TVR is defined as any repeat percutaneous intervention or surgical bypass of any segment of the target vessel. The target vessel is defined as the ipsilateral superficial femoral artery and the proximal popliteal artery, including the target lesion itself.

  • Target Vessel Revascularization (TVR) [ Time Frame: At 6 months ]
    TVR is defined as any repeat percutaneous intervention or surgical bypass of any segment of the target vessel. The target vessel is defined as the ipsilateral superficial femoral artery and the proximal popliteal artery, including the target lesion itself.

  • Target Vessel Revascularization (TVR) [ Time Frame: At 1 year ]
    TVR is defined as any repeat percutaneous intervention or surgical bypass of any segment of the target vessel. The target vessel is defined as the ipsilateral superficial femoral artery and the proximal popliteal artery, including the target lesion itself.

  • Death [ Time Frame: At 1 month ]
  • Death [ Time Frame: At 6 months ]
  • Death [ Time Frame: At 1 year ]
  • Freedom From Stent Patency [ Time Frame: 0 to 30 days ]
    Primary Stent Patency defined as < 50% stenosis of the stented segment, as determined by duplex ultrasound or arteriography.

  • Freedom From Stent Patency [ Time Frame: 0 to 180 days ]
    Primary Stent Patency defined as < 50% stenosis of the stented segment, as determined by duplex ultrasound or arteriography.

  • Freedom From Stent Patency [ Time Frame: 0 to 365 days ]
    Primary Stent Patency defined as < 50% stenosis of the stented segment, as determined by duplex ultrasound or arteriography.

  • Freedom From Stent Patency [ Time Frame: 0 to 379 days ]
    Primary Stent Patency defined as < 50% stenosis of the stented segment, as determined by duplex ultrasound or arteriography.

  • Freedom From Any Ipsilateral Amputation [ Time Frame: At day 0 (on the day of index procedure) ]
    Amputation is defined as the removal of a body extremity by surgery. For this trial, the definition of amputation will only include amputations of the limb that was treated. A minor amputation will be defined as below the ankle; a major amputation will be defined as at or above the ankle.

  • Freedom From Any Ipsilateral Amputation [ Time Frame: 0 to 30 days ]
    Amputation is defined as the removal of a body extremity by surgery. For this trial, the definition of amputation will only include amputations of the limb that was treated. A minor amputation will be defined as below the ankle; a major amputation will be defined as at or above the ankle.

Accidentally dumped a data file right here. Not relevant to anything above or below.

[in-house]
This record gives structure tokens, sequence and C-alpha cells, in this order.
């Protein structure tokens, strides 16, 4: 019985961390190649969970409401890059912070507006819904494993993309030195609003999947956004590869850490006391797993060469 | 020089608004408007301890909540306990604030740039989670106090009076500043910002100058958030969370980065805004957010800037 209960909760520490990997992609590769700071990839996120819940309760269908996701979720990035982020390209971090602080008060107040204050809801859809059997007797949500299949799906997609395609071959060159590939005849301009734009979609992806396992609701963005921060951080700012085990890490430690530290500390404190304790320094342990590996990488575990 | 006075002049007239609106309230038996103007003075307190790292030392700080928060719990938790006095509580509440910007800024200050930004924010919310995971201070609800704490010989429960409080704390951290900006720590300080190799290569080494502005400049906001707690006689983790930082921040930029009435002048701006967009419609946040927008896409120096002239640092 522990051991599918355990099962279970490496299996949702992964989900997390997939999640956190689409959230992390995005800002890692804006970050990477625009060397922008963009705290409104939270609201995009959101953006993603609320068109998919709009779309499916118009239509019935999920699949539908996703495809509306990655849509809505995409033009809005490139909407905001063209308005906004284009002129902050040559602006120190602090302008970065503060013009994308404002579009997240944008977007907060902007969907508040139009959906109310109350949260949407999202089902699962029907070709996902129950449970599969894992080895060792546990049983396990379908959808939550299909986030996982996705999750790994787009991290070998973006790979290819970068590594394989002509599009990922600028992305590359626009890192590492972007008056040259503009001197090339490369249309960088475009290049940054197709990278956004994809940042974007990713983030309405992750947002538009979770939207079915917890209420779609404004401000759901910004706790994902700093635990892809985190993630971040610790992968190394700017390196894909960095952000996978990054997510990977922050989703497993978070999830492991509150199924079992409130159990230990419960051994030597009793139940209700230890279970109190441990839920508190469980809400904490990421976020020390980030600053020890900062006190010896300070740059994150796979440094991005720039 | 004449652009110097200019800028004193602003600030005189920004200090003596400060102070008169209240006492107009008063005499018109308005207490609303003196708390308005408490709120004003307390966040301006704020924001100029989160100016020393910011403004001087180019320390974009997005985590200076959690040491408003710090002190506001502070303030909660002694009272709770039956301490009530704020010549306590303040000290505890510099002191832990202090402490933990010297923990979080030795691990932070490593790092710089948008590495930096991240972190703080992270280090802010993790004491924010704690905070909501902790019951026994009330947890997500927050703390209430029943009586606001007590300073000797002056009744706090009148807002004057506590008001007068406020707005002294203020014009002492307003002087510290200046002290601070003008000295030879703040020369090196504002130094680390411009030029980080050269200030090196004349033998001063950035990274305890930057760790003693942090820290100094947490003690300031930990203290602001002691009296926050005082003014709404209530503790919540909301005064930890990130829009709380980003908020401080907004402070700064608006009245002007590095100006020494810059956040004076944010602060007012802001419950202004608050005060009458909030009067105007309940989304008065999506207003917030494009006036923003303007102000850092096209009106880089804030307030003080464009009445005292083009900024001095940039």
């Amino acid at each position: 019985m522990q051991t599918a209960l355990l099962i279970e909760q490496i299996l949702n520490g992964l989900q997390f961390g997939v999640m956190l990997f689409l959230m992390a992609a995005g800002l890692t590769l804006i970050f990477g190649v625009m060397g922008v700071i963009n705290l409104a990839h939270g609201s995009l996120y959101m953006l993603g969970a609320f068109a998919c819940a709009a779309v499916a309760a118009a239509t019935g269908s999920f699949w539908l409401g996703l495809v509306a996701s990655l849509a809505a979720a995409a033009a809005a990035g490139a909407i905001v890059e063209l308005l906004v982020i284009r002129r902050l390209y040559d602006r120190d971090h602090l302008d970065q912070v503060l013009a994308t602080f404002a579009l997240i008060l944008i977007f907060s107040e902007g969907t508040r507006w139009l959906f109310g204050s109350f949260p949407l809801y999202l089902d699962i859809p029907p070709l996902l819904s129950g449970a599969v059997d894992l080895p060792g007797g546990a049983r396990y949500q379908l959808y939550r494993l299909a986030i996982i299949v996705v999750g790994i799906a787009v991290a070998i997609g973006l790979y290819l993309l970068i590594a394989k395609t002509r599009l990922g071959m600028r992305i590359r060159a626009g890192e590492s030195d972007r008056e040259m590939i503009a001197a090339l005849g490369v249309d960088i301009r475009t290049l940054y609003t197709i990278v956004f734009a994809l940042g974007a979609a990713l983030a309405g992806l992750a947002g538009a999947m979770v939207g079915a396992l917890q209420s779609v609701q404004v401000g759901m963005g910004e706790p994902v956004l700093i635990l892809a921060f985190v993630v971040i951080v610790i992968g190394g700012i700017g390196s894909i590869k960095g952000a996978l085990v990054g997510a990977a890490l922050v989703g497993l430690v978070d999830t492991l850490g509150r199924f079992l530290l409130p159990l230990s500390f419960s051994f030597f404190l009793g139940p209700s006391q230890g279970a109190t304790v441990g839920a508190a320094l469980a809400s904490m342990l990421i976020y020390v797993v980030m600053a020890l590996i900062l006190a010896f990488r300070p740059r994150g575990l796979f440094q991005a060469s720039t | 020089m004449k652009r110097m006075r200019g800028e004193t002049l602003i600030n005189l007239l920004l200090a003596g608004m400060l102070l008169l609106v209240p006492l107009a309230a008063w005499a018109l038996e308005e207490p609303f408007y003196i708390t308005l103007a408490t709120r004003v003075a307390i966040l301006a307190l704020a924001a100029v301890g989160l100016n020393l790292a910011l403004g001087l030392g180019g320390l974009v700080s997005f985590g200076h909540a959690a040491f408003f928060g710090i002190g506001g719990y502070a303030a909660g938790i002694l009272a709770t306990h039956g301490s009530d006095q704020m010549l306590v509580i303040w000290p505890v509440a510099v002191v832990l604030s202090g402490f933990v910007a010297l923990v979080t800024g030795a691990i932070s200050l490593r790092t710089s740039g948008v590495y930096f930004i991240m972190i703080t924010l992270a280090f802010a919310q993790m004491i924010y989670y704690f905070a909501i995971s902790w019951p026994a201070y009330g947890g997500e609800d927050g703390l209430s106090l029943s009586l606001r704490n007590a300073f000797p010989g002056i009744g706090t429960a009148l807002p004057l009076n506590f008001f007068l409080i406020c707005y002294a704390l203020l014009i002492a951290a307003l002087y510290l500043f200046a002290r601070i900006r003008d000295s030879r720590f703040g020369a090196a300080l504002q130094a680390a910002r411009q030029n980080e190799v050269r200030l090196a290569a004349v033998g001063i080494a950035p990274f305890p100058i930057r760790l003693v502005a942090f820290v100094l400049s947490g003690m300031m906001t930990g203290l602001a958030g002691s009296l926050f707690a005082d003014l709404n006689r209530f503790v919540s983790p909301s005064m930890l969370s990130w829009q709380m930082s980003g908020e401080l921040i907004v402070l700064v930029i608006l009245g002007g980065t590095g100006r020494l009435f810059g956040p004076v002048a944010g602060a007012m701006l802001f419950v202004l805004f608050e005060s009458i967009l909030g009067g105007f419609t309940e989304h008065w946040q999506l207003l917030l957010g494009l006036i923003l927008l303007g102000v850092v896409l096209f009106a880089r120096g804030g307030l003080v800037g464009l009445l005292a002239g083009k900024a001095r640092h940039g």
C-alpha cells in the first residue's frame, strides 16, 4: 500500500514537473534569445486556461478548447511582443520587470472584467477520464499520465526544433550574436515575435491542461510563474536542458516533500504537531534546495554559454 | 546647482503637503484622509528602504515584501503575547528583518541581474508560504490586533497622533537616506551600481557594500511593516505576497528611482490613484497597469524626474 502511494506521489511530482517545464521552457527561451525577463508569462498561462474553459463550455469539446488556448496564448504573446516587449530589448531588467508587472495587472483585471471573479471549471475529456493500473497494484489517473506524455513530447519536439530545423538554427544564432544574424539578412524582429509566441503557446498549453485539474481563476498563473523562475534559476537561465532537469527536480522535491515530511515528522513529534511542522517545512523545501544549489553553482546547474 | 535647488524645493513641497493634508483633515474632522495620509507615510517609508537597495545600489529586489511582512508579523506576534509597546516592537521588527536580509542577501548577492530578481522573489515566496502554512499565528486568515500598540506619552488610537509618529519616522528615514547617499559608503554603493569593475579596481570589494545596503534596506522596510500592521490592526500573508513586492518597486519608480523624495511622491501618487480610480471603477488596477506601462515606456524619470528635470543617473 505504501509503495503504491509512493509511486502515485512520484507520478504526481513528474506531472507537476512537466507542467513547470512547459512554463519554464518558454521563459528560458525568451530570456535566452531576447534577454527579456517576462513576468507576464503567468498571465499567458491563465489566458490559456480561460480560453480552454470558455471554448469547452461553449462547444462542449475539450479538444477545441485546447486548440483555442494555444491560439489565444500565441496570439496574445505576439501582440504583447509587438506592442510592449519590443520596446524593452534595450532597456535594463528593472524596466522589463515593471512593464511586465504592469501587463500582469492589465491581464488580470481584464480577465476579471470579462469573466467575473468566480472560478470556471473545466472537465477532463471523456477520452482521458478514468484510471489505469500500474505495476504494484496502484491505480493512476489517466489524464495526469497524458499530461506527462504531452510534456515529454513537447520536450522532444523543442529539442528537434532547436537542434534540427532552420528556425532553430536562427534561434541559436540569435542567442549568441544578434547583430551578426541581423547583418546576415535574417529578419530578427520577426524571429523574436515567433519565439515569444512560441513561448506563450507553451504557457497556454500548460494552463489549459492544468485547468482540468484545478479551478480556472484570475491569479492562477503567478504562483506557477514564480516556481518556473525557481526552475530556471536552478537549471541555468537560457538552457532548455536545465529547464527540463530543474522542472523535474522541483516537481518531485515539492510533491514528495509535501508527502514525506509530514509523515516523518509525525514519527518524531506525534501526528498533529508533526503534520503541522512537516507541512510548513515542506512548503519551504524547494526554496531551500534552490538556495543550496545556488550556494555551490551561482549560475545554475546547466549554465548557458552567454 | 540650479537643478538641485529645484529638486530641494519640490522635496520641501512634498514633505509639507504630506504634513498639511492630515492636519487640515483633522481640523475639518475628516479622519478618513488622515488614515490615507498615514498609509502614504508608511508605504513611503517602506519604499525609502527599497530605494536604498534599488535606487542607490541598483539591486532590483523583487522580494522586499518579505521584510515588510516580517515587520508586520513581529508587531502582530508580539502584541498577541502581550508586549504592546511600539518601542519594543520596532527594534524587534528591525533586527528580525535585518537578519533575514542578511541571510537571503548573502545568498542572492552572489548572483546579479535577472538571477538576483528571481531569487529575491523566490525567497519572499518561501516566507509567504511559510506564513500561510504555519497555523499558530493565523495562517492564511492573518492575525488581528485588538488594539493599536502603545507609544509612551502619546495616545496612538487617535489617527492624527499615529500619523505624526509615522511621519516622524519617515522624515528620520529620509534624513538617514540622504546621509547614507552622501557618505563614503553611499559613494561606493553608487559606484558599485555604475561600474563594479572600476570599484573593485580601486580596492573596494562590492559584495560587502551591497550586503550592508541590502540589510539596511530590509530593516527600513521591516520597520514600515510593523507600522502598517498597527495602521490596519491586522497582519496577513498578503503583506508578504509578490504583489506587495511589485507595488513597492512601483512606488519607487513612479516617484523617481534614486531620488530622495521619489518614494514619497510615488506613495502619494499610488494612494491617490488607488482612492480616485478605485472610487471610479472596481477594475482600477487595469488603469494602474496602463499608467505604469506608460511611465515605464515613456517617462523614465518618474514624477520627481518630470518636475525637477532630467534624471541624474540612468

• Freedom From Any Ipsilateral Amputation [ Time Frame: 0 to 180 days ]
    Amputation is defined as the removal of a body extremity by surgery. For this trial, the definition of amputation will only include amputations of the limb that was treated. A minor amputation will be defined as below the ankle; a major amputation will be defined as at or above the ankle.

  • Freedom From Any Ipsilateral Amputation [ Time Frame: 0 to 365 days ]
    Amputation is defined as the removal of a body extremity by surgery. For this trial, the definition of amputation will only include amputations of the limb that was treated. A minor amputation will be defined as below the ankle; a major amputation will be defined as at or above the ankle.

  • Freedom From Any Ipsilateral Amputation [ Time Frame: 0 to 379 days ]
    Amputation is defined as the removal of a body extremity by surgery. For this trial, the definition of amputation will only include amputations of the limb that was treated. A minor amputation will be defined as below the ankle; a major amputation will be defined as at or above the ankle.

  • Embolic Events in the Treated Limb (as Reported by Site) [ Time Frame: At 1 month ]
    Embolic Event is defined as formation of a thrombus within the target lesion or stent with migration or atherosclerotic emboli migration to a distal artery.

  • Embolic Events in the Treated Limb (as Reported by Site) [ Time Frame: At 6 months ]
    Embolic Event is defined as formation of a thrombus within the target lesion or stent with migration or atherosclerotic emboli migration to a distal artery.

  • Embolic Events in the Treated Limb (as Reported by Site) [ Time Frame: At 1 year ]
    Embolic Event is defined as formation of a thrombus within the target lesion or stent with migration or atherosclerotic emboli migration to a distal artery.

  • Rutherford-Becker Clinical Category for the Treated Limb [ Time Frame: Pre-procedure ]

    The Rutherford Becker clinical category is a scale to measure chronic limb ischemia.

    Category and Clinical Description:

    0 = Asymptomatic, no hemodynamically significant occlusive disease, 1 = Mild claudication, 2 = Moderate claudication, 3 = Severe claudication, 4 = Ischemic rest pain, 5 = Minor tissue loss, non-healing ulcer, or focal gangrene with diffuse pedal ischemia, 6 = Major tissue loss, extending above transmetatarsal level, functional foot no longer salvageable.


  • Rutherford-Becker Clinical Category for the Treated Limb [ Time Frame: 1 month ]

    The Rutherford Becker clinical category is a scale to measure chronic limb ischemia.

    Category and Clinical Description:

    0 = Asymptomatic, no hemodynamically significant occlusive disease, 1 = Mild claudication, 2 = Moderate claudication, 3 = Severe claudication, 4 = Ischemic rest pain, 5 = Minor tissue loss, non-healing ulcer, or focal gangrene with diffuse pedal ischemia, 6 = Major tissue loss, extending above transmetatarsal level, functional foot no longer salvageable.


  • Rutherford-Becker Clinical Category for the Treated Limb [ Time Frame: 6 months ]

    The Rutherford Becker clinical category is a scale to measure chronic limb ischemia.

    Category and Clinical Description:

    0 = Asymptomatic, no hemodynamically significant occlusive disease, 1 = Mild claudication, 2 = Moderate claudication, 3 = Severe claudication, 4 = Ischemic rest pain, 5 = Minor tissue loss, non-healing ulcer, or focal gangrene with diffuse pedal ischemia, 6 = Major tissue loss, extending above transmetatarsal level, functional foot no longer salvageable.


  • Rutherford-Becker Clinical Category for the Treated Limb [ Time Frame: 12 months ]